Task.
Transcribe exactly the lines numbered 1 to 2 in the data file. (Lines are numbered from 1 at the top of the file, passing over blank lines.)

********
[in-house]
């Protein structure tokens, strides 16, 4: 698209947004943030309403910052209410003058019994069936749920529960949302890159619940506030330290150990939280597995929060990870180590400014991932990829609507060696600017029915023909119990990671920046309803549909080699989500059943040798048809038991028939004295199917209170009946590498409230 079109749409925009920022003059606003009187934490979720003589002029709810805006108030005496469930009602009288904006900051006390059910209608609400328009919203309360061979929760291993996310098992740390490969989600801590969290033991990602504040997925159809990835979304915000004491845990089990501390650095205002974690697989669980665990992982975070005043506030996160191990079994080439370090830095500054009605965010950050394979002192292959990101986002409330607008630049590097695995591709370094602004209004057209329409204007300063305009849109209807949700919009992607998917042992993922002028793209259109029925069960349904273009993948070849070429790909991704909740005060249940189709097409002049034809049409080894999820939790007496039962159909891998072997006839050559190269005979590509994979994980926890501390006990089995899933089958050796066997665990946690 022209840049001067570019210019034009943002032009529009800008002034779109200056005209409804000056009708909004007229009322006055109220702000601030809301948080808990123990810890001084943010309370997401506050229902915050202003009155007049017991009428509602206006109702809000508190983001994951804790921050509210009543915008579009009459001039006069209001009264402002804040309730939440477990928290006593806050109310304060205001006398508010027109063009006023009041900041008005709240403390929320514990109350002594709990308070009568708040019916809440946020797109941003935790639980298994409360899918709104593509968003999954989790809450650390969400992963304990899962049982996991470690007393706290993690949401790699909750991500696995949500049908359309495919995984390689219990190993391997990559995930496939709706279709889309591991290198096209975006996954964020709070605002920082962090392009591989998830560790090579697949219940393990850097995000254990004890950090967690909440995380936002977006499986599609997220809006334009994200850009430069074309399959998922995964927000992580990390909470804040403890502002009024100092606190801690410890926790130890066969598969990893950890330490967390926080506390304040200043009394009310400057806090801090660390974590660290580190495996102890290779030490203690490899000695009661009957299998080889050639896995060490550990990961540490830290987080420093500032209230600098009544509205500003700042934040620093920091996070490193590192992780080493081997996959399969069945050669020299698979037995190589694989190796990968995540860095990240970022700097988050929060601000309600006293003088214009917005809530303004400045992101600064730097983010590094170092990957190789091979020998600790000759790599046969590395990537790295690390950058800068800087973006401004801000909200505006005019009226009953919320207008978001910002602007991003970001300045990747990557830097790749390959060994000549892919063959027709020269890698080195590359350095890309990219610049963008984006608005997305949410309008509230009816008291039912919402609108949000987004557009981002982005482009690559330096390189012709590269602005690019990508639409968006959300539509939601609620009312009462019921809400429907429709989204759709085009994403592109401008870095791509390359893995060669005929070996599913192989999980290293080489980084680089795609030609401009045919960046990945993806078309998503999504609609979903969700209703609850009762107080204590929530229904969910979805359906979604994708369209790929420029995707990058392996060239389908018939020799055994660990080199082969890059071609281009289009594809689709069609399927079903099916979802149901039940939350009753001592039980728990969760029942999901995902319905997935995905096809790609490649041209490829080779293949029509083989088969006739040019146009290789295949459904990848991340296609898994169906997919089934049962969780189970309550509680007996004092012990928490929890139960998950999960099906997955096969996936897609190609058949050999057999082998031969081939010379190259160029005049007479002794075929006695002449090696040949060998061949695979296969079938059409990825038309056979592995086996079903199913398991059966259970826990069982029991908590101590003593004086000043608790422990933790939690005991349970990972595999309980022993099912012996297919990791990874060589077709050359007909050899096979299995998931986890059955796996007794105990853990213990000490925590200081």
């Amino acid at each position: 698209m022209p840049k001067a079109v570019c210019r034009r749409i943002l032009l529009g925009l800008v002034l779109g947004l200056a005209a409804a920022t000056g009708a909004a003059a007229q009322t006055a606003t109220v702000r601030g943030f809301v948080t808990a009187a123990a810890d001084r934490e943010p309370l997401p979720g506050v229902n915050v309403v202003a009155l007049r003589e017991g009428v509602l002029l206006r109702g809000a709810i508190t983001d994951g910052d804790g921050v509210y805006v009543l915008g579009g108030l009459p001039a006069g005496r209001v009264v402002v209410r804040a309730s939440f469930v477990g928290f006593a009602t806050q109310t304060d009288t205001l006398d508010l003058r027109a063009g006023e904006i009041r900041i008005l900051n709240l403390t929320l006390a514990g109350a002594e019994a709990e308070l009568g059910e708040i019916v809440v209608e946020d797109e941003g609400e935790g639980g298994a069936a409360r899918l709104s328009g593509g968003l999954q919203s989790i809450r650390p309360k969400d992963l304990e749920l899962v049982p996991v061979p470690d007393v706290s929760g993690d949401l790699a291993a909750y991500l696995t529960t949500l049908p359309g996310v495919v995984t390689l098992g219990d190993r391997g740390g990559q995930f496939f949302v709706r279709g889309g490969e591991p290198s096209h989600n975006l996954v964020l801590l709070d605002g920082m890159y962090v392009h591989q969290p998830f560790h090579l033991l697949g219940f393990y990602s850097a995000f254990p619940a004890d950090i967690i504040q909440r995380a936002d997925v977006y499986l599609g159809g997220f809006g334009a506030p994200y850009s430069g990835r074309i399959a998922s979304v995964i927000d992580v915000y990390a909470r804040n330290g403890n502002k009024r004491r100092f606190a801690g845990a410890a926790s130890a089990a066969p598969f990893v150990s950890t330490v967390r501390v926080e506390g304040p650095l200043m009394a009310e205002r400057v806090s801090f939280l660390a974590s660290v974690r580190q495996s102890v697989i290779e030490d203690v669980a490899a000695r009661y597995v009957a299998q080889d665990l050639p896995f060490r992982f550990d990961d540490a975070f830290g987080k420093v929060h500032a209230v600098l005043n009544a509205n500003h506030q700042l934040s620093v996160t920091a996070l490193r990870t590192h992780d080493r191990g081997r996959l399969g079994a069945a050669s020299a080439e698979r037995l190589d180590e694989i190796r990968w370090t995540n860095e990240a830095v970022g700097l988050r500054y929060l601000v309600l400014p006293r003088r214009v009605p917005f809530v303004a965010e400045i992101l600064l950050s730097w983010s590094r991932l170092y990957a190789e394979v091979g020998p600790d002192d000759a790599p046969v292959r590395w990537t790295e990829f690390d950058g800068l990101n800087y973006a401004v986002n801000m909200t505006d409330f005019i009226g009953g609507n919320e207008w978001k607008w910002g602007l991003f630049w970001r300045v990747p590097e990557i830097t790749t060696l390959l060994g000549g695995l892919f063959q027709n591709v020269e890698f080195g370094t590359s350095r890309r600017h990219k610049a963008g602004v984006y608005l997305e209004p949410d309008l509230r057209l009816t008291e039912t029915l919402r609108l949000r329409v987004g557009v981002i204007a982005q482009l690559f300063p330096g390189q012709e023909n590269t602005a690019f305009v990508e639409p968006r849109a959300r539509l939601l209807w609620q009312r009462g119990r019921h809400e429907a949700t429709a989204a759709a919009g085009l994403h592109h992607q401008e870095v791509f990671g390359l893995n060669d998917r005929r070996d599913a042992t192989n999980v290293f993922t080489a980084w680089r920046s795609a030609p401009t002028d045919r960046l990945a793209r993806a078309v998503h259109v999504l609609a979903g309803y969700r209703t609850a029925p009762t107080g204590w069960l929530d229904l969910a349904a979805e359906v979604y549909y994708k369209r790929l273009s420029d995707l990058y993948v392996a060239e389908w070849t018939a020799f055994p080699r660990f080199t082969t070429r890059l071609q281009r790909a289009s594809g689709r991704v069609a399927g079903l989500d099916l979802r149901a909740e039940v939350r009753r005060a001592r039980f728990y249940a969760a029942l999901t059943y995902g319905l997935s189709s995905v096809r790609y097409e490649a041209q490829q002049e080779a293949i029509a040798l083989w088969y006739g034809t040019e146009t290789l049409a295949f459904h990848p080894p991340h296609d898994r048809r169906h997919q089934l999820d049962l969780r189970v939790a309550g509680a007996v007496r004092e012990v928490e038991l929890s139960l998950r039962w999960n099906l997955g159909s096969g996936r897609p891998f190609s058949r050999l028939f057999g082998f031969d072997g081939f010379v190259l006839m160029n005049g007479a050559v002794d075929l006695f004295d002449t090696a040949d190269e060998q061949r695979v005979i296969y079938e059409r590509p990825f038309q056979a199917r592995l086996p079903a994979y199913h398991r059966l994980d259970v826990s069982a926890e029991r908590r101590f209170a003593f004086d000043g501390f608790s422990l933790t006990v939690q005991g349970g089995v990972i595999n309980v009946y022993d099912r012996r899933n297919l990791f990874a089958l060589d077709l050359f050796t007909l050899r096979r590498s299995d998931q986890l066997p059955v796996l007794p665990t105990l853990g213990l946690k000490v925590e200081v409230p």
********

[in-house]
């Protein structure tokens, strides 16, 4: 698209947004943030309403910052209410003058019994069936749920529960949302890159619940506030330290150990939280597995929060990870180590400014991932990829609507060696600017029915023909119990990671920046309803549909080699989500059943040798048809038991028939004295199917209170009946590498409230 079109749409925009920022003059606003009187934490979720003589002029709810805006108030005496469930009602009288904006900051006390059910209608609400328009919203309360061979929760291993996310098992740390490969989600801590969290033991990602504040997925159809990835979304915000004491845990089990501390650095205002974690697989669980665990992982975070005043506030996160191990079994080439370090830095500054009605965010950050394979002192292959990101986002409330607008630049590097695995591709370094602004209004057209329409204007300063305009849109209807949700919009992607998917042992993922002028793209259109029925069960349904273009993948070849070429790909991704909740005060249940189709097409002049034809049409080894999820939790007496039962159909891998072997006839050559190269005979590509994979994980926890501390006990089995899933089958050796066997665990946690 022209840049001067570019210019034009943002032009529009800008002034779109200056005209409804000056009708909004007229009322006055109220702000601030809301948080808990123990810890001084943010309370997401506050229902915050202003009155007049017991009428509602206006109702809000508190983001994951804790921050509210009543915008579009009459001039006069209001009264402002804040309730939440477990928290006593806050109310304060205001006398508010027109063009006023009041900041008005709240403390929320514990109350002594709990308070009568708040019916809440946020797109941003935790639980298994409360899918709104593509968003999954989790809450650390969400992963304990899962049982996991470690007393706290993690949401790699909750991500696995949500049908359309495919995984390689219990190993391997990559995930496939709706279709889309591991290198096209975006996954964020709070605002920082962090392009591989998830560790090579697949219940393990850097995000254990004890950090967690909440995380936002977006499986599609997220809006334009994200850009430069074309399959998922995964927000992580990390909470804040403890502002009024100092606190801690410890926790130890066969598969990893950890330490967390926080506390304040200043009394009310400057806090801090660390974590660290580190495996102890290779030490203690490899000695009661009957299998080889050639896995060490550990990961540490830290987080420093500032209230600098009544509205500003700042934040620093920091996070490193590192992780080493081997996959399969069945050669020299698979037995190589694989190796990968995540860095990240970022700097988050929060601000309600006293003088214009917005809530303004400045992101600064730097983010590094170092990957190789091979020998600790000759790599046969590395990537790295690390950058800068800087973006401004801000909200505006005019009226009953919320207008978001910002602007991003970001300045990747990557830097790749390959060994000549892919063959027709020269890698080195590359350095890309990219610049963008984006608005997305949410309008509230009816008291039912919402609108949000987004557009981002982005482009690559330096390189012709590269602005690019990508639409968006959300539509939601609620009312009462019921809400429907429709989204759709085009994403592109401008870095791509390359893995060669005929070996599913192989999980290293080489980084680089795609030609401009045919960046990945993806078309998503999504609609979903969700209703609850009762107080204590929530229904969910979805359906979604994708369209790929420029995707990058392996060239389908018939020799055994660990080199082969890059071609281009289009594809689709069609399927079903099916979802149901039940939350009753001592039980728990969760029942999901995902319905997935995905096809790609490649041209490829080779293949029509083989088969006739040019146009290789295949459904990848991340296609898994169906997919089934049962969780189970309550509680007996004092012990928490929890139960998950999960099906997955096969996936897609190609058949050999057999082998031969081939010379190259160029005049007479002794075929006695002449090696040949060998061949695979296969079938059409990825038309056979592995086996079903199913398991059966259970826990069982029991908590101590003593004086000043608790422990933790939690005991349970990972595999309980022993099912012996297919990791990874060589077709050359007909050899096979299995998931986890059955796996007794105990853990213990000490925590200081």